If an academic career feels like the path of heart and meaning for you, the spectre of failing and ‘not making it’ can be truly haunting.
Of course, aiming for success is good. Yet sometimes a lot of life, love and laughter are sacrificed at the altar of trying to keep loss and failure at bay.
I want the life, the love and the laughter for you instead!
To get some freedom from the unconscious hold that the fear of failure can have, it helps to contemplate actual career failures in academia. So today I’m offering you mine, in the hope that it will embolden you.
This is the story of how I was ejected, after only a few years in, from my tenure-track position. I’ll be telling it in three ways.
First telling: I thought I had a good plan
One way to tell this story of failure is: I thought I had a good plan. It turned out that I didn’t.
When starting work as an assistant professor, I knew I needed a plan to get myself in a strong position to apply for tenure after six years.
So I asked senior scholars for advice. They said to make sure to prioritize my research and writing for publication. To not let teaching take up too much energy and time. Some added that I’d probably have to put much of the rest of my life on hold to maximize my research productivity.
I didn’t feel seen by this advice, nor did I feel greatly helped by it. Instead, when I was serendipitously introduced to a coach, I decided to hire him. Together we figured out an approach to meeting publication goals that felt meaningful and manageable. We came up with a good plan and I was happily working away at it.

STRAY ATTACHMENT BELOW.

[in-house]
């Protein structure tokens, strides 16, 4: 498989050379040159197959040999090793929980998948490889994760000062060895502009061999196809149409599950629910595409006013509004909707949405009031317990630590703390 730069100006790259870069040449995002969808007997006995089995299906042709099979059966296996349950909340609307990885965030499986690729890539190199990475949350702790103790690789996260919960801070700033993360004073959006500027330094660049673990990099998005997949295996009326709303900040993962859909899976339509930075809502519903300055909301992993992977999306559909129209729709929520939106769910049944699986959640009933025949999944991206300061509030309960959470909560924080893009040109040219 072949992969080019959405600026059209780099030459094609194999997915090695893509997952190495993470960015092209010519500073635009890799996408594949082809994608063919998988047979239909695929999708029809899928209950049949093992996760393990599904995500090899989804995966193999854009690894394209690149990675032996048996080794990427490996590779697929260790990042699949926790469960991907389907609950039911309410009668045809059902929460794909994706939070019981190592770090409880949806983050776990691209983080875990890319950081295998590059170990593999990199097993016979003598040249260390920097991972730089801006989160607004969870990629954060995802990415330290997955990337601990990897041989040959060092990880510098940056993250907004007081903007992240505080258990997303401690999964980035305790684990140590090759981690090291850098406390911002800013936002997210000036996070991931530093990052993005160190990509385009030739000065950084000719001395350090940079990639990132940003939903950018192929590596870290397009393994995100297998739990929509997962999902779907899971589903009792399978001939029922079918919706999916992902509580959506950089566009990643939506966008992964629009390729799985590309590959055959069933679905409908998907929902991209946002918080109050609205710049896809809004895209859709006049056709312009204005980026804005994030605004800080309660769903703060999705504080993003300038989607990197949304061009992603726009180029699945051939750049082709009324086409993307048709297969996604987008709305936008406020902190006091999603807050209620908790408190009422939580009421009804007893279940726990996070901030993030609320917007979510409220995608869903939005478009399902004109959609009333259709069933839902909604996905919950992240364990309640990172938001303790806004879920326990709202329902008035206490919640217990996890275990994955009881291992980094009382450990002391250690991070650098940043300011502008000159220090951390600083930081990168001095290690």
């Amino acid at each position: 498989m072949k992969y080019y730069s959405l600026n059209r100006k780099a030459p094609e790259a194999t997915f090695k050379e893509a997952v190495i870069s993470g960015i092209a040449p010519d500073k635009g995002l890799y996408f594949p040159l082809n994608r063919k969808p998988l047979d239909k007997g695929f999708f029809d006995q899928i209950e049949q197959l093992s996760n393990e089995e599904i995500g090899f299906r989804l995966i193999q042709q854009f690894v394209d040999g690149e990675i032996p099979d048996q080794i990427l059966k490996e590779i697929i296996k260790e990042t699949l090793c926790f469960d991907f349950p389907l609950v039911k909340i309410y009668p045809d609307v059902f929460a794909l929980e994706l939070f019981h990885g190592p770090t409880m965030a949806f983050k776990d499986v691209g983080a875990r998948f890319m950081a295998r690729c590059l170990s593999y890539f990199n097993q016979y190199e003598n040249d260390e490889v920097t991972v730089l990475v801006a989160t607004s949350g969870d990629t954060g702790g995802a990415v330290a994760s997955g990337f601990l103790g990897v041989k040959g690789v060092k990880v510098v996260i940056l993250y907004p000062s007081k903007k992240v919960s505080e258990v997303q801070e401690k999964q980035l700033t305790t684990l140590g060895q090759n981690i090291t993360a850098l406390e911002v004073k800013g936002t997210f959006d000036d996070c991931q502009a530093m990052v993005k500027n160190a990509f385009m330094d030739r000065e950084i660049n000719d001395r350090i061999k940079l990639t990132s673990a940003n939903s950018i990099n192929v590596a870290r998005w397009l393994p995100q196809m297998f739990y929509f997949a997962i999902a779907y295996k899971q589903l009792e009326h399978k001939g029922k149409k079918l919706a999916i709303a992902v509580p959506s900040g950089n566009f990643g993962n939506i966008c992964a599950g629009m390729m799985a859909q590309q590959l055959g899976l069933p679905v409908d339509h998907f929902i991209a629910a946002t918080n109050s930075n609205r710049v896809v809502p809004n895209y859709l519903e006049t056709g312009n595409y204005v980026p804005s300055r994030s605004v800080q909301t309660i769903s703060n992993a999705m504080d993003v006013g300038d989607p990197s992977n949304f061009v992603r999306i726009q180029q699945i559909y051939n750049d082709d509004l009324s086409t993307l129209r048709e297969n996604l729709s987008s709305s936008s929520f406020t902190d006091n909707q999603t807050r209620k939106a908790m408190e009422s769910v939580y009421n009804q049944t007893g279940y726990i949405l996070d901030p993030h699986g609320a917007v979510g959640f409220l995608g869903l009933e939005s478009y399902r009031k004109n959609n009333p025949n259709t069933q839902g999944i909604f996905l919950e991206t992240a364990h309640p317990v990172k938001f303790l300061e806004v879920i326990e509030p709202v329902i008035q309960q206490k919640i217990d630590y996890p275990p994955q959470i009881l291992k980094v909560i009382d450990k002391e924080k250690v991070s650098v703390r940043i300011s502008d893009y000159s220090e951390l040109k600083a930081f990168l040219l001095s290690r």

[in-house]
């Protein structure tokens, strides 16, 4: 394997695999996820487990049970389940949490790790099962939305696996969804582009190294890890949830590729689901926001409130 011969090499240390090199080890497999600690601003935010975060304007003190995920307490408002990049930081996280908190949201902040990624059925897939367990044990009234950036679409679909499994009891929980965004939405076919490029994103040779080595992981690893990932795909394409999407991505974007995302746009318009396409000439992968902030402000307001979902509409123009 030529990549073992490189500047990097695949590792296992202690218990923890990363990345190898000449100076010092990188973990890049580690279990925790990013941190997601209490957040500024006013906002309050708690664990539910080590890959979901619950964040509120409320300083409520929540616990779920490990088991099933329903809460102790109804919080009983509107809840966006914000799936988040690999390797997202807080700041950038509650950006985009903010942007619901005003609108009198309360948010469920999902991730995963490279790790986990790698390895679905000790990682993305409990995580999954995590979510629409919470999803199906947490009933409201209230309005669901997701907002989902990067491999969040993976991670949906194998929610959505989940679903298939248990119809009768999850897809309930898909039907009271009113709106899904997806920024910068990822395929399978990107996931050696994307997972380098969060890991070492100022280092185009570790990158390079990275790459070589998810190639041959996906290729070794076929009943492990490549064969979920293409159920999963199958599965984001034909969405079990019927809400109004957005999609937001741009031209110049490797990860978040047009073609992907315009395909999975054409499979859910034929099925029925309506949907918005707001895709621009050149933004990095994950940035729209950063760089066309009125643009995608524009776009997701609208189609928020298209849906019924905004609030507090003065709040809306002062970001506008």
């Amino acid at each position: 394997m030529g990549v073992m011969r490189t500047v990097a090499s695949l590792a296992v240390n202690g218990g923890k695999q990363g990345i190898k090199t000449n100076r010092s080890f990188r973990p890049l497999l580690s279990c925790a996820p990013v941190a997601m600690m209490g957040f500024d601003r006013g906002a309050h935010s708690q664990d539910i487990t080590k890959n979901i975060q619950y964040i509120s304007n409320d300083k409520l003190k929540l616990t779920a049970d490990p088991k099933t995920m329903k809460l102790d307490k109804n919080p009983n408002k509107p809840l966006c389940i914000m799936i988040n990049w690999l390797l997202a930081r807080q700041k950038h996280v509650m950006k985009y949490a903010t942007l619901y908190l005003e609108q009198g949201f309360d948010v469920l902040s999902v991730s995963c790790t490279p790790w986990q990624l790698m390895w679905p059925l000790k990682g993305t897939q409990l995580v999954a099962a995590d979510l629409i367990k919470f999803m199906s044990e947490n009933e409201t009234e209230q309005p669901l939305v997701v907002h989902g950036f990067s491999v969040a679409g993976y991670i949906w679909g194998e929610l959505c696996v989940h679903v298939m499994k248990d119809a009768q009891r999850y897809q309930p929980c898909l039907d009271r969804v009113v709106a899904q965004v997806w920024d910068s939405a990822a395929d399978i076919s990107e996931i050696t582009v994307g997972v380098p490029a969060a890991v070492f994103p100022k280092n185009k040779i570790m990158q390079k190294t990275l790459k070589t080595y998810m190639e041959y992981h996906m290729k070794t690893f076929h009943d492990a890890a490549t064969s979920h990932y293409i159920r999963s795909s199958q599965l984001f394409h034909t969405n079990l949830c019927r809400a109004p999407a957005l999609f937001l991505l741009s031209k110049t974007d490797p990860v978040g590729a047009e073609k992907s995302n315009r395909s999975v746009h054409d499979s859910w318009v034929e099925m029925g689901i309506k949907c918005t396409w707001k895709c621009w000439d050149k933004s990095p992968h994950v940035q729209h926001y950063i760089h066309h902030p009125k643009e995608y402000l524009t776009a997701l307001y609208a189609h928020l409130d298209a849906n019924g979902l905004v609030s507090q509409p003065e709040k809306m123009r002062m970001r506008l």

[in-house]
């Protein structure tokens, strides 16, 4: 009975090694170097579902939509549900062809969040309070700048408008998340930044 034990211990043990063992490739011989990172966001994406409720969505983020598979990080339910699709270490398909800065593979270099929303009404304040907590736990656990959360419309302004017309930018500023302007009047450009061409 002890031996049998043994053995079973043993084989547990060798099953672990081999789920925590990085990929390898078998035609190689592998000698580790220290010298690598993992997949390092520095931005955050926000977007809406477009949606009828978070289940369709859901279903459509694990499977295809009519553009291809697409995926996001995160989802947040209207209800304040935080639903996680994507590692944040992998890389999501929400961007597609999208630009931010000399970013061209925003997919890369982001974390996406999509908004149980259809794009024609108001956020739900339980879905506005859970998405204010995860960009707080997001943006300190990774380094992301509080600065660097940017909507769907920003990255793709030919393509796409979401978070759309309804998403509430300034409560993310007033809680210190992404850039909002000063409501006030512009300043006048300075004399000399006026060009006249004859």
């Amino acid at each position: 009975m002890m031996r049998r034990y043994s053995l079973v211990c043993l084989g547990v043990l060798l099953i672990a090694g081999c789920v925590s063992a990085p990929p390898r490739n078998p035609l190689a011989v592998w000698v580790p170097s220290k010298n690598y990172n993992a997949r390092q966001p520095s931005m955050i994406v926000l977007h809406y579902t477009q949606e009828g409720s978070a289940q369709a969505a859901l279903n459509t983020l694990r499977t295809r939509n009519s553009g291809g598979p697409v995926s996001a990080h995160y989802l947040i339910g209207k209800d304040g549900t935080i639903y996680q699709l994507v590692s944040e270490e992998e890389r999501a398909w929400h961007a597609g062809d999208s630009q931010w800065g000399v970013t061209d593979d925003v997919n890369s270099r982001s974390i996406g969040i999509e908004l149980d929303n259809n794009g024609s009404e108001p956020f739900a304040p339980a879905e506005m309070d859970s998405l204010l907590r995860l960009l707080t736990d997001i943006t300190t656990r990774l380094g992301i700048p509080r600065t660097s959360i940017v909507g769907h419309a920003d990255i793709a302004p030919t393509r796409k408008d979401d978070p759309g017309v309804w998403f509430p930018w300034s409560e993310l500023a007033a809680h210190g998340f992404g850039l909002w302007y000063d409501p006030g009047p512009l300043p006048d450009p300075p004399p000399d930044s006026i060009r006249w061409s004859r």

But just after my second annual review, my Head of Department called me into his office for a ‘bad news’ conversation. Our Dean considered my performance below par and had lost confidence in my ability to make tenure. I was given one academic year to prove her wrong by quickly publishing some articles. Otherwise I would lose my job.
This came as a big surprise and total shock to me. Choked up, I told my Head of Department: ‘I had thought that I was doing well.’
On the phone with my coach the next day, I was spitting fire. The plan we’d made had been inept. It had been foolish to think that it was okay to go slow, that aiming for a handful of high-quality publications was a viable strategy. I had not considered the need to show productivity in the short term as well as the longer term. I also had not sought specific support for my plan. And now that plan was useless, because now I had to suddenly speed up.
A Zen parable
There’s a Zen parable about a farmer who has a horse and a son. In a short span of time, all sorts of things happen: The horse runs away, then comes back bringing two wild horses. The son rides one, falls off and breaks a leg. The broken leg then stops the son from being drafted to fight in a war. One thing leads to another in a constant series of twists and turns.
The key is how the farmer reacts to each event. Whether his neighbours express their sympathy for his misfortune or congratulate him on a good outcome, he always says the same thing: “Who knows what is good and what is bad.”
Second telling: At the mercy of the powers that be
A second way to tell my failure-story is: in academia, you really are at the mercy of the powers that be.
That day in my Head’s office, an old fear of mine came true: the fear of not doing enough, of not being enough.
But there was also a follow-up question: “Says who?”
Indeed, in talking it through with others there was widespread agreement that the judgment of the Dean had been unfair. It’s unfair to first tell someone they have six years to prove themselves and then after two years to intervene so drastically when there doesn’t seem to be real cause for concern.
Someone speculated that my Dean might be holding her own constant stream of publications as the standard. This is why she wasn’t too understanding towards a perfectionist writer like me.